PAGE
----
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Age: 39 years (May 16, 1932)

Birthplace: Chicago (moved to Massachusetts at early age)

Marital Status: Married, three children


Boston College (1950-1954):

Received B.S. in Business Administration in 1954.


(a) Boston College Law School (1954-57):


Graduated in 1957 with LL.B. degree; honor student; member of the law review for 2 years; first year class president; member of the Board of Governors of the Student Bar Association;

Georgetown University Law Center (1957-58):

Attended evening división and received LL.M.
degree in 1958.


Admitted to practice in Massachusetts in 1957 and in
Illinois in 1961. Member Massachusetts and Chicago
Bar Associations.

(a) Justice Department, Washington, D.C. (June 1957October 1958):

Appointed Trial Attorney, United States Department of Justice, in June 1957. This appointment was made under the Attorney General's Recruitment Program for Honor Law Graduates. Under this

program about 60 honor law graduates were
selected each year from nearly 1000 applicants.
Assigned major responsibility for obtaining
indictments in national security cases growing
out of Cuban revolution, e.g., United States
v. Carlos Prio, et al. (deposed President of
Cuba conspiring to violate Neutrality Act), and
United States v. Bachman (gun dealer shipping
unregistered sub-machine guns to Cuba).

(b) Justice Department, Chicago, Illinois (October 1958February 1961):

Commissioned Special Attorney in October 1958 (at
age 26) and assigned to Chicago to serve as the
Deputy Chief of the Midwest Office of the Attorney
General's Special Group on Organized Crime.
Served until February 1961 under (Governor)
Richard B. Ogilvie and acted as his chief trial
assistant, e.g., United States v. Anthony J. Accardo
(income tax fraud) and United States v. Joseph Bronge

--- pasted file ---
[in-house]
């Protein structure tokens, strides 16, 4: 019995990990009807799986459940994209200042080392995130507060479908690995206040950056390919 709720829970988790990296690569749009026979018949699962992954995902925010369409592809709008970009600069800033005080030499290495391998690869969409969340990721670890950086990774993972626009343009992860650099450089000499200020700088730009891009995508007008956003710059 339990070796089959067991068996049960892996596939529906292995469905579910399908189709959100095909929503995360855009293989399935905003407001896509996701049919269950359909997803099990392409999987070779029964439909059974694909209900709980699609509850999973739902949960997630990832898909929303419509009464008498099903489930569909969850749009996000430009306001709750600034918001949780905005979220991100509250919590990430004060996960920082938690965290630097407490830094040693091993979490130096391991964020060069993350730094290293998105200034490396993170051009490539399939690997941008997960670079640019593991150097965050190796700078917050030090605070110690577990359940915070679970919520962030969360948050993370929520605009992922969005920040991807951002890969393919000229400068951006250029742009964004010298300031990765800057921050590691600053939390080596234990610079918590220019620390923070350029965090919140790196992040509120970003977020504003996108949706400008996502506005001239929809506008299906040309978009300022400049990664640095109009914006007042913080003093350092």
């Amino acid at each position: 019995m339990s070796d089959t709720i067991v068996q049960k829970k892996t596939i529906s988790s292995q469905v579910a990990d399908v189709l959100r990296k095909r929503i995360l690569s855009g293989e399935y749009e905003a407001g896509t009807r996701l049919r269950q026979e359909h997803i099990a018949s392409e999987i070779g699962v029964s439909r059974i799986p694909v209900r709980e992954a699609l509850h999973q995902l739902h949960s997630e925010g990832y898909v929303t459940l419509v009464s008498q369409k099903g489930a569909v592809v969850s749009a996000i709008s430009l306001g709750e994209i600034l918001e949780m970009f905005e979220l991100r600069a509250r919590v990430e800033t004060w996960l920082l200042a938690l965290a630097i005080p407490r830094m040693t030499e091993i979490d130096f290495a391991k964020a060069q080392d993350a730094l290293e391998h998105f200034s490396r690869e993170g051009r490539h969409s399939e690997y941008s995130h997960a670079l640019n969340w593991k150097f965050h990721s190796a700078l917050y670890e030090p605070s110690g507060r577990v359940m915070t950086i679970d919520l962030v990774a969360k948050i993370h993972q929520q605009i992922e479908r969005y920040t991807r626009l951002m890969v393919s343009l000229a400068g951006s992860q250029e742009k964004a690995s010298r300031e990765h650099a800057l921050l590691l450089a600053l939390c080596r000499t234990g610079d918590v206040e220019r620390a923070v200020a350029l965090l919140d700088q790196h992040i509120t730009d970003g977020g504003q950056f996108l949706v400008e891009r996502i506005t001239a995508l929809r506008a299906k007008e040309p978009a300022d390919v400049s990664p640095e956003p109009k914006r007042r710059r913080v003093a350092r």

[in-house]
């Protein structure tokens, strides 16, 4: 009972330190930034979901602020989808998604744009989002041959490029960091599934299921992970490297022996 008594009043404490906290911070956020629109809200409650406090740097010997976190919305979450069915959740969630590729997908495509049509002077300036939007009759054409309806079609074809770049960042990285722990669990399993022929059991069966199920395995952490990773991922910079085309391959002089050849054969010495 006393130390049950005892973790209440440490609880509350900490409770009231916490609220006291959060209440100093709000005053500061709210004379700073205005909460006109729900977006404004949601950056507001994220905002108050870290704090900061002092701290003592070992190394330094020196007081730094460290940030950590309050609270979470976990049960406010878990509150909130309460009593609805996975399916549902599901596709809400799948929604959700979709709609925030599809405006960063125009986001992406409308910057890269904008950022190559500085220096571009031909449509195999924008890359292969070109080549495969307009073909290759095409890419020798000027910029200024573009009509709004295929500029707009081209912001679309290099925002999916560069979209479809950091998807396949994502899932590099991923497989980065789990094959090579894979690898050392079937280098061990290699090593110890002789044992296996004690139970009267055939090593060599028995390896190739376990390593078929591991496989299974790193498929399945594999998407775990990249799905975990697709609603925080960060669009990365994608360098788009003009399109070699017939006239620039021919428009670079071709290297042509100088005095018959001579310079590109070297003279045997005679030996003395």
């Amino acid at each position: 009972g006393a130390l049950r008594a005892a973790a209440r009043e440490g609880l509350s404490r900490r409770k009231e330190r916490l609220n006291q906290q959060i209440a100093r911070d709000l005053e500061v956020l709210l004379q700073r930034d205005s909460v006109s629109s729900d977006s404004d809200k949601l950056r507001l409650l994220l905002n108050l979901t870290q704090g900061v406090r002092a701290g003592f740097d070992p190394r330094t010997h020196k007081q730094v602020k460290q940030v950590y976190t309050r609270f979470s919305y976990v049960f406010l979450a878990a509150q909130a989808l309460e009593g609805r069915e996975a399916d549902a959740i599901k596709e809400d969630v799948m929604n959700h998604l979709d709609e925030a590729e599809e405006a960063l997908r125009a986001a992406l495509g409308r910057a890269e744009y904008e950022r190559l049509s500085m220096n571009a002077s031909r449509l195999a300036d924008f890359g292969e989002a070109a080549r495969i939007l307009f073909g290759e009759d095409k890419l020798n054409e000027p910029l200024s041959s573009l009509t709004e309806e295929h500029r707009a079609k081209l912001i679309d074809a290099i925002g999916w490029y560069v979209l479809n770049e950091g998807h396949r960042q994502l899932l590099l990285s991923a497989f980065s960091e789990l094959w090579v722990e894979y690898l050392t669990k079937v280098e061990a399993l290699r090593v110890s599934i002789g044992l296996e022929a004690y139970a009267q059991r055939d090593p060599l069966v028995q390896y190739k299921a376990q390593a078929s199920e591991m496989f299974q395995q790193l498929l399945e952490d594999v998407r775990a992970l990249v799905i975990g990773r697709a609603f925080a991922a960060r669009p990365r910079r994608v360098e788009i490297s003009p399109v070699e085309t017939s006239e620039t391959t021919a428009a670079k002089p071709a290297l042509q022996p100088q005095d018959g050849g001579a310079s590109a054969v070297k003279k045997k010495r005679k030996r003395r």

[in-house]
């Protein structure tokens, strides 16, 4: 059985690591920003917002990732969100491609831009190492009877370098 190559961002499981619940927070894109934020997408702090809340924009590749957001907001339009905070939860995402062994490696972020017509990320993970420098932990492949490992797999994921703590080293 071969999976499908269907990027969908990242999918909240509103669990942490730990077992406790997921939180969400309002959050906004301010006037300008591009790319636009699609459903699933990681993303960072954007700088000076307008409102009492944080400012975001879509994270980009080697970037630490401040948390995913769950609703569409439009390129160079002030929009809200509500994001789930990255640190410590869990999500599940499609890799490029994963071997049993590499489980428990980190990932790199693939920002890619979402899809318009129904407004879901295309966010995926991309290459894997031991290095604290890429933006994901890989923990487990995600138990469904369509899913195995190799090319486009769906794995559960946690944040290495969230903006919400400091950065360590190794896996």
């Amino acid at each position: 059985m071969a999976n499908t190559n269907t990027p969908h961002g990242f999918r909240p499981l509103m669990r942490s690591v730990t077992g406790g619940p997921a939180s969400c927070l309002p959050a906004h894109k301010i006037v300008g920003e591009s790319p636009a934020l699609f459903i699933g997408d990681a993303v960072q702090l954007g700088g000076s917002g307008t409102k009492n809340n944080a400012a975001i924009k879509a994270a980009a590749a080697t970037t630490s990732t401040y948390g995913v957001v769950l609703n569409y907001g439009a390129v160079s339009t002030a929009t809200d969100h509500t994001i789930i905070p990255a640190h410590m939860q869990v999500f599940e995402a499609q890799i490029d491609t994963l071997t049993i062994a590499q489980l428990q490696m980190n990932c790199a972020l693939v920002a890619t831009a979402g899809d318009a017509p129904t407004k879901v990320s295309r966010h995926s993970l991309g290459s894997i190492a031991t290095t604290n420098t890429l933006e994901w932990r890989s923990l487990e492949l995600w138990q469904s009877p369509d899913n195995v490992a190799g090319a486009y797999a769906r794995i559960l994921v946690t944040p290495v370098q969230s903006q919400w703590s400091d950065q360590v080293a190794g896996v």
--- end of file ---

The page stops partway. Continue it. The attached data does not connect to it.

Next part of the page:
(perjury case in which the defendant was assassinated
by unknown gunmen prior to his trial). Devised
the legal theory and obtained the indictments in two
leading perjury cases arising out of the Accardo
trial: United States v. Nicoletti and United States
v. Letchos. Assisted in the trial preparation of
United States v. Bonanno, et al. (case involving
the notorious Apalachin, New York crime syndicate

(c) Private Practice (February 1961


Pope, Ballard, Kennedy, Shepard & Fowle. Former hiring
partner and partner in charge of the associate
lawyers. Specialty is major litigation, e.g.,
Dearborn Glass Co. v. Corning Glass Works (success-
fully represented plaintiff in antitrust treble
damage action involving the color television
picture tube industry); Florists' Nationwide
Telephone Delivery Network v. Florists' Telegraph
Delivery Association (successfully represented
defendant in antitrust treble damage action in-
volving the flowers-by-wire industry); Boese, et al.
v. Randolph-Wells Building Corporation and LaSalle
National Bank (successfully represented LaSalle
National Bank in a suit involving the fiduciary
obligations of banks acting as indenture trustees).
Presently the partner jointly responsible (with
Donald Page Moore) for all firm fraud litigation



on behalf of Federal Savings And Loan Insurance
Corporation (a government agency) arising out of
the liquidation of defunct savings and loan associa-
tions in the Chicago area, e.g., Federal Savings And
Loan Insurance Corporation v. William Szarabajka,
Joseph Nowak, et al. (the fraud and conspiracy
complaint alleged a $93,000 cash bribe to induce
the granting of a $3,100,000 construction loan by
Service Savings And Loan Association); Federal
Savings And Loan Insurance Corporation v. Paul Newber
Sam Mercurio and James B. Wilson, (alleged use of
insured funds to obtain personal loans Service
Savings And Loan Association); Federal Savings And